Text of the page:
Meet a farmer

A day in the life of a … farmer

Farmers play an important role in producing the healthy, nutritious food we eat. There are nearly 280,000 farms in the UK and 60% of all food eaten in the UK is grown on British farms.

So, what does a farmer do each day to produce the food we eat? Hew Willett farms with his family near Chelmsford in Essex on a 475ha (about 888 football fields) arable farm. They grow milling wheat, which supplies a local mill, barley, oats and beans.

What time do you wake up?

6am, ready for the day ahead!

What do you have for breakfast?

I enjoy Weetabix for breakfast, which is made from wheat grown in the UK.   Sometimes, I also have a slice of toast made using flour milled from wheat.  We grow this type of wheat on our farm.

What's the first thing you do when you get to work?  

At the moment, I’m checking the sheep first thing in the morning.  On the way to the sheep, I’m walking past crops of wheat and barley, checking for any pests, weeds or disease.

What skills do you need for your job?

A good education is essential.  I have a degree in Agriculture, which gave me a good background knowledge of the science behind growing crops.  Some of the most important skills now involve technology – there is a vast amount of computer software in a tractor now. I use lots of mapping software to help grow our crops, including drones, satellites and complex algorithms to help identify areas of fields that can be improved.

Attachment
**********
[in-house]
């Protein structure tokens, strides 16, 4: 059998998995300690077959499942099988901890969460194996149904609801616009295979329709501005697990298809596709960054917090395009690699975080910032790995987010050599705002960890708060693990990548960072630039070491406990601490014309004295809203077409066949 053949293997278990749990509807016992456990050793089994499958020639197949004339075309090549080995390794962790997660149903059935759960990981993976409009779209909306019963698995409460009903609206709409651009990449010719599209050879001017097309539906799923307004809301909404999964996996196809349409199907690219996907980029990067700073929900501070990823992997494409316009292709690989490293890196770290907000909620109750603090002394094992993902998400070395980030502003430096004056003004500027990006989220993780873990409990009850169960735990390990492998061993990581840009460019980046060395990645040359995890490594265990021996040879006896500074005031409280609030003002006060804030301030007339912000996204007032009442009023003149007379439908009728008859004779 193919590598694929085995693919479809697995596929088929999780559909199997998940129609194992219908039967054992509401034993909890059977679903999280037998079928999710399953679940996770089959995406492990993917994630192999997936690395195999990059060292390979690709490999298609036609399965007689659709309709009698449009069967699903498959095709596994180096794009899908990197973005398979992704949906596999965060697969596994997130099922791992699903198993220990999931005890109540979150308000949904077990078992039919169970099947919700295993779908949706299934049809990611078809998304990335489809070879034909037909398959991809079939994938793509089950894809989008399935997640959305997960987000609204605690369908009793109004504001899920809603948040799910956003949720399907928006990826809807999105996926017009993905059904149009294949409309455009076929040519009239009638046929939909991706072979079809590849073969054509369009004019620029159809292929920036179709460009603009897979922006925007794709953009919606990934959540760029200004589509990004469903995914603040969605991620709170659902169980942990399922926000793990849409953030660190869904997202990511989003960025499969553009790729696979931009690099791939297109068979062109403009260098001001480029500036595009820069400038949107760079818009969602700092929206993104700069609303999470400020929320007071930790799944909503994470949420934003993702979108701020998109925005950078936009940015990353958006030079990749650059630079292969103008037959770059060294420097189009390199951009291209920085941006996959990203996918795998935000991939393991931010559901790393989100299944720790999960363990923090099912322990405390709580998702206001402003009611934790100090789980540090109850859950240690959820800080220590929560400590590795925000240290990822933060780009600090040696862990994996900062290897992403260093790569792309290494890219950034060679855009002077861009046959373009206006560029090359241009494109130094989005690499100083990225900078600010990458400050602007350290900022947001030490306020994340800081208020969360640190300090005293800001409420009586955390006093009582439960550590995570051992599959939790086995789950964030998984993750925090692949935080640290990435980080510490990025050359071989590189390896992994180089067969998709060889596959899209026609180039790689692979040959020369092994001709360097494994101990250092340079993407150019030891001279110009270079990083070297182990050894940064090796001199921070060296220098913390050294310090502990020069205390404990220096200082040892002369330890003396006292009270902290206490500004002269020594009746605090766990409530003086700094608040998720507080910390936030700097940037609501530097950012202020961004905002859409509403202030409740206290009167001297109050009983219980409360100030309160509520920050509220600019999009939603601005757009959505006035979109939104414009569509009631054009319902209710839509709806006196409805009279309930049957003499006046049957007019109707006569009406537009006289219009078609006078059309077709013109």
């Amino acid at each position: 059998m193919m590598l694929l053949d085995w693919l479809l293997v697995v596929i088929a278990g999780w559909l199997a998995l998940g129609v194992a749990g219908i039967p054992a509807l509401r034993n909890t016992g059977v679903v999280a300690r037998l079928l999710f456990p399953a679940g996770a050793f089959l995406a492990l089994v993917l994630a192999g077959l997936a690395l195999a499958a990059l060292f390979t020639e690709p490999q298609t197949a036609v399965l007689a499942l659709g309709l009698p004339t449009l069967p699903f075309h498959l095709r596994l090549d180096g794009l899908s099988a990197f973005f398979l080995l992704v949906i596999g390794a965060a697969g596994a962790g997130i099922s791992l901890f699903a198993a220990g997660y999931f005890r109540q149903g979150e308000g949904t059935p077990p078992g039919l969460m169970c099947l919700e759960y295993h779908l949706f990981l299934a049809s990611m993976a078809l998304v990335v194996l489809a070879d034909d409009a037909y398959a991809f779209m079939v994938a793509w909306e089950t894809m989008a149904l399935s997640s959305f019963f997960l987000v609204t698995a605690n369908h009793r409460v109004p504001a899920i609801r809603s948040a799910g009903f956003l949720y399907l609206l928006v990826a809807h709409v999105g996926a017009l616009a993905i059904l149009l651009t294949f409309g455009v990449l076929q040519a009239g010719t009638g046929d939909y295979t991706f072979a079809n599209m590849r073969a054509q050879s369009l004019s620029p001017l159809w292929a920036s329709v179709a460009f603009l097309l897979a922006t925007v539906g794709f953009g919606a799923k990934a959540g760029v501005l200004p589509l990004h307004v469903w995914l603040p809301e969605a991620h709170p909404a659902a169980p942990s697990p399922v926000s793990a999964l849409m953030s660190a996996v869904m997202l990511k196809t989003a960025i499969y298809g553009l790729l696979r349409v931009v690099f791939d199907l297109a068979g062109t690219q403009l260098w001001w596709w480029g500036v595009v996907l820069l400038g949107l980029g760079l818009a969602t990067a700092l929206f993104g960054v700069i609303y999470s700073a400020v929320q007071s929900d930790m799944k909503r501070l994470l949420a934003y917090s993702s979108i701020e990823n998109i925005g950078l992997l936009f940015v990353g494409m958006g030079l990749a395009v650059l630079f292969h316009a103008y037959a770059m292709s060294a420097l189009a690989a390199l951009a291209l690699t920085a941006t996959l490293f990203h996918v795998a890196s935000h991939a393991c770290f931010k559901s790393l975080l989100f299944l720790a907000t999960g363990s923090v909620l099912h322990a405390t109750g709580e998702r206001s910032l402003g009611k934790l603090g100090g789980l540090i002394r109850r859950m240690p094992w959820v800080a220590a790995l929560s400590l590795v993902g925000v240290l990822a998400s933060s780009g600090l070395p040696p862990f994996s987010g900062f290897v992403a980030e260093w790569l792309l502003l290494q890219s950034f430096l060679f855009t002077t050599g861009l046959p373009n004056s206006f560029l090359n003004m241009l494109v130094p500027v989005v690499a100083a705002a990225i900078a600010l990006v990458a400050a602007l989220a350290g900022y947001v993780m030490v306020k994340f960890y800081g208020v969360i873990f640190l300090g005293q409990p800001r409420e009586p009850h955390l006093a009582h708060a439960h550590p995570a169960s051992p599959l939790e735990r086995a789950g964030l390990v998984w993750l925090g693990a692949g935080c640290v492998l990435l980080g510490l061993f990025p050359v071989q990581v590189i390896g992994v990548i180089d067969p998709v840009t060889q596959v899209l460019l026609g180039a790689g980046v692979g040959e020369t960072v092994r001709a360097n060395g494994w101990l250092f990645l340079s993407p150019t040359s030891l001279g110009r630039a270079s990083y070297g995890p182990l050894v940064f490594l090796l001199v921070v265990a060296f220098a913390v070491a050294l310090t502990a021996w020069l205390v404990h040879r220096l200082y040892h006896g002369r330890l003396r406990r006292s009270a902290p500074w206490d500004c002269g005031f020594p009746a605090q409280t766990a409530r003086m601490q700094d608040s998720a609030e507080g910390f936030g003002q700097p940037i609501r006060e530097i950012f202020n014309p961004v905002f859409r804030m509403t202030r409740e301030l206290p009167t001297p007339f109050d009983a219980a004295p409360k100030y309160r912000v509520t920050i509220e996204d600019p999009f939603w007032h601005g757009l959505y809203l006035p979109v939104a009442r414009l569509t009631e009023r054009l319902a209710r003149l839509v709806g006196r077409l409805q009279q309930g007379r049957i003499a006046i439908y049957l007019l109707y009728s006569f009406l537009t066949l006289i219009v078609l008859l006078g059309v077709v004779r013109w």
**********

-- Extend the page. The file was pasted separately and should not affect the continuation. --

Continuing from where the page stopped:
What's the best (and worst) thing about your job?

The best things about my job include:

  • Working outside in good weather

  • Travelling around the country/world to compare how other farmers work

  • Meeting consumers who are interested in where their food comes from

  • Being able to keep a good work-life balance (not always being at work!)

The worst bit about my job is that farming is often portrayed as damaging the environment, which is completely untrue.  We do a lot for the environment on our farm – we have flowers and ponds for wildlife, look after our ditches and love seeing birds nesting and singing above our crops.

What question do you always get asked?

  • What animals do you have?   Not all farms have livestock – we’ve only reintroduced sheep in the last year.

  • Why are there grass paths around some fields?  They’re not actually paths, they are wildlife habitats, which are planted there to provide lots of species of plants and animals with food and shelter.

What do you most want to tell people about your job?

Farming is a fantastic career in which I can see a lot of potential going into the future.  The best thing about my job is the variety of work that I get to do.   It’s not just sitting on a tractor all year long – in fact I probably spend fewer than 50 days a year on one…and even when I do, it steers itself using satellites!  Hew and a sprayer.jpg

I spend time looking at the chemistry and biology of growing combinable crops, working on business plans, designing financial targets to meet, using computer software to map the best and worst performing parts of the farm. 

Working on the farm also give me great flexibility – yes we are busy in the summer, but in the winter there’s plenty of time to pursue other activities whether that be another business idea…or jetting away for a good holiday.


Food provenance